New approaches for control and visualization of protein conformation in live cells. Public Deposited

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Last Modified
  • March 20, 2019
Creator
  • Stone, Orrin
    • Affiliation: School of Medicine, Department of Pharmacology
Abstract
  • The organization of protein activity in space and time is an essential but poorly understood aspect of cellular signaling. This has begun to change with development of molecular tools that enable visualization or control of protein activity with high spatial and temporal precision. Visualization has been accomplished with small protein domains (affinity reagents) that bind selectively to active proteins, while control has been achieved with light-responsive domains that change a target protein’s localization or active site exposure following irradiation with specific wavelengths of light. However, currently available methods suffer from limitations that have prevented their application to many important biological problems. This dissertation describes two strategies to support broader application of tools for visualization and control of protein activity in live cells. Suitable affinity reagents are not available for many proteins, and even when they are, they generally require extensive optimization and can perturb their target protein’s functionality. In the first study, I detail a new method to generate affinity reagents for large multi-domain proteins by leveraging a high affinity and highly specific protein-peptide interaction. This method provides a streamlined approach to generating absolutely specific affinity reagents with minimal perturbation for a wide range of target proteins. We also demonstrate how our approach can be applied to visualize protein conformation at the single- molecule level. A major challenge in developing light-controlled protein analogs is achieving proper positioning of the attached light-responsive domain to effectively block a target protein’s active site. In the second study, I demonstrate how an engineered protein scaffold can be used to help position light-responsive domains to effectively control target protein activity.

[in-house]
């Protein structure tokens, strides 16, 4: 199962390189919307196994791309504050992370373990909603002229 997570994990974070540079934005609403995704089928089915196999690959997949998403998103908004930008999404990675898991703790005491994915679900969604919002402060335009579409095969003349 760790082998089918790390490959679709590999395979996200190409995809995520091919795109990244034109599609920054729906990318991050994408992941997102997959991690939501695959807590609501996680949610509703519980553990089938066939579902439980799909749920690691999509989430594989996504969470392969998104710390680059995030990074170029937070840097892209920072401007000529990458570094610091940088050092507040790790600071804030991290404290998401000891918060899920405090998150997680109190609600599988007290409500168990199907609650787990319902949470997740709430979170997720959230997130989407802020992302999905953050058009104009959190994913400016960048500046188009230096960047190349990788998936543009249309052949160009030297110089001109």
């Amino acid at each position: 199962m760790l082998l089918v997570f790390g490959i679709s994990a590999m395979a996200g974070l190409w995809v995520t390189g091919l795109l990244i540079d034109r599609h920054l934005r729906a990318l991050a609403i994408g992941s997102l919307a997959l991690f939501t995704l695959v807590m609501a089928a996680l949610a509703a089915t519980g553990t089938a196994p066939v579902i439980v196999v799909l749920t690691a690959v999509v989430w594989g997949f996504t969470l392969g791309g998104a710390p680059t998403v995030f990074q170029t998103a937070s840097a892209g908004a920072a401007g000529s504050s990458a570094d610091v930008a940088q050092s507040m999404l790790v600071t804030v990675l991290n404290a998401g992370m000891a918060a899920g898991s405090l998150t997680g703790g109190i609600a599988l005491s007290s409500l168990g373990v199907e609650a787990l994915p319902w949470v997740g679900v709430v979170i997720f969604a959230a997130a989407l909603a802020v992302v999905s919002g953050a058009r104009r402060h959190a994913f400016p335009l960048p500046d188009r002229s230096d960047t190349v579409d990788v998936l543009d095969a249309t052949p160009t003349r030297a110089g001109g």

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Rights statement
  • In Copyright
Advisor
  • Jacobson, Kenneth
  • Johnson, Gary
  • Elston, Timothy
  • Kuhlman, Brian
  • Hahn, Klaus
Degree
  • Doctor of Philosophy
Degree granting institution
  • University of North Carolina at Chapel Hill Graduate School
Graduation year
  • 2018
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